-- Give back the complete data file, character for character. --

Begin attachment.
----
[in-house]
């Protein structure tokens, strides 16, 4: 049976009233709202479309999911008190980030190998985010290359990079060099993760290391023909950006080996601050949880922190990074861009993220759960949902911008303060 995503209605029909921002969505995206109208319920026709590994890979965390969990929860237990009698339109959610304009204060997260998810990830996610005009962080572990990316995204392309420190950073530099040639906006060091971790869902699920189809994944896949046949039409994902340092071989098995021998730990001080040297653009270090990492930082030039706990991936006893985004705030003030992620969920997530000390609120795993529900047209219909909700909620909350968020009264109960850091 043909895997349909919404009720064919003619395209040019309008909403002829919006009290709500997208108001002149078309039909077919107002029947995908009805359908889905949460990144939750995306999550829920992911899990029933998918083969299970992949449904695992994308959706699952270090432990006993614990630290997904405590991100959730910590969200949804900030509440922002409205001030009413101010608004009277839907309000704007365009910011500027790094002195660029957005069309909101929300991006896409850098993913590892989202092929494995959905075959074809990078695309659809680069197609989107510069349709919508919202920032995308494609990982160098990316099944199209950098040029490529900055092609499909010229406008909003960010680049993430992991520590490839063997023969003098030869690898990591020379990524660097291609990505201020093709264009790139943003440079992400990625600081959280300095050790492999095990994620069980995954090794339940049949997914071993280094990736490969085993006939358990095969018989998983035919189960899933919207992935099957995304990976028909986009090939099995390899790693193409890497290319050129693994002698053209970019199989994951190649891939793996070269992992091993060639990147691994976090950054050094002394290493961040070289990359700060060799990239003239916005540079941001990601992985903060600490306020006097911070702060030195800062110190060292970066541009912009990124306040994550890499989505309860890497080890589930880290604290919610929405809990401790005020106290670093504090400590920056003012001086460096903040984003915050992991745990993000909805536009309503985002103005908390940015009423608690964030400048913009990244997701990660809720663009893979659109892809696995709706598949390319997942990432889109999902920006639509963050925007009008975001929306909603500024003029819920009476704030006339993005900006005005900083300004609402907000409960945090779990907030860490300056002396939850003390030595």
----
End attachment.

[in-house]
């Protein structure tokens, strides 16, 4: 049976009233709202479309999911008190980030190998985010290359990079060099993760290391023909950006080996601050949880922190990074861009993220759960949902911008303060 995503209605029909921002969505995206109208319920026709590994890979965390969990929860237990009698339109959610304009204060997260998810990830996610005009962080572990990316995204392309420190950073530099040639906006060091971790869902699920189809994944896949046949039409994902340092071989098995021998730990001080040297653009270090990492930082030039706990991936006893985004705030003030992620969920997530000390609120795993529900047209219909909700909620909350968020009264109960850091 043909895997349909919404009720064919003619395209040019309008909403002829919006009290709500997208108001002149078309039909077919107002029947995908009805359908889905949460990144939750995306999550829920992911899990029933998918083969299970992949449904695992994308959706699952270090432990006993614990630290997904405590991100959730910590969200949804900030509440922002409205001030009413101010608004009277839907309000704007365009910011500027790094002195660029957005069309909101929300991006896409850098993913590892989202092929494995959905075959074809990078695309659809680069197609989107510069349709919508919202920032995308494609990982160098990316099944199209950098040029490529900055092609499909010229406008909003960010680049993430992991520590490839063997023969003098030869690898990591020379990524660097291609990505201020093709264009790139943003440079992400990625600081959280300095050790492999095990994620069980995954090794339940049949997914071993280094990736490969085993006939358990095969018989998983035919189960899933919207992935099957995304990976028909986009090939099995390899790693193409890497290319050129693994002698053209970019199989994951190649891939793996070269992992091993060639990147691994976090950054050094002394290493961040070289990359700060060799990239003239916005540079941001990601992985903060600490306020006097911070702060030195800062110190060292970066541009912009990124306040994550890499989505309860890497080890589930880290604290919610929405809990401790005020106290670093504090400590920056003012001086460096903040984003915050992991745990993000909805536009309503985002103005908390940015009423608690964030400048913009990244997701990660809720663009893979659109892809696995709706598949390319997942990432889109999902920006639509963050925007009008975001929306909603500024003029819920009476704030006339993005900006005005900083300004609402907000409960945090779990907030860490300056002396939850003390030595």